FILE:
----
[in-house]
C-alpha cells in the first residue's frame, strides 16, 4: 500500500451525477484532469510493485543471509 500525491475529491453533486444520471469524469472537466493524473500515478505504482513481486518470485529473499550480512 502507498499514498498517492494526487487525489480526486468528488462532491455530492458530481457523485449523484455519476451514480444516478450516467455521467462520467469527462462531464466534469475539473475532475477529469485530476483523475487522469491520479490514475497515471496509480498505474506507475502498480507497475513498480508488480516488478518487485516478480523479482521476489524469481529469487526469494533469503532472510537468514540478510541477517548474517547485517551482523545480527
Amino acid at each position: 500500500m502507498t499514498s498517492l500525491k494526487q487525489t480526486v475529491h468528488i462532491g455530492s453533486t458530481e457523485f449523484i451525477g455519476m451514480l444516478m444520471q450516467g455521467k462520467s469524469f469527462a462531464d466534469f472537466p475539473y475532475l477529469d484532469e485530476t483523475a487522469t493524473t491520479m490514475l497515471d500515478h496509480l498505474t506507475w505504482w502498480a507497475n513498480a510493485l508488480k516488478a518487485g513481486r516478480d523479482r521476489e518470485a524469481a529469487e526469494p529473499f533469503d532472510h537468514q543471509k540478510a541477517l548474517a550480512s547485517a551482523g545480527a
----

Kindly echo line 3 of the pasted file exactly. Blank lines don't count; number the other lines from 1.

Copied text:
Amino acid at each position: 500500500m502507498t499514498s498517492l500525491k494526487q487525489t480526486v475529491h468528488i462532491g455530492s453533486t458530481e457523485f449523484i451525477g455519476m451514480l444516478m444520471q450516467g455521467k462520467s469524469f469527462a462531464d466534469f472537466p475539473y475532475l477529469d484532469e485530476t483523475a487522469t493524473t491520479m490514475l497515471d500515478h496509480l498505474t506507475w505504482w502498480a507497475n513498480a510493485l508488480k516488478a518487485g513481486r516478480d523479482r521476489e518470485a524469481a529469487e526469494p529473499f533469503d532472510h537468514q543471509k540478510a541477517l548474517a550480512s547485517a551482523g545480527a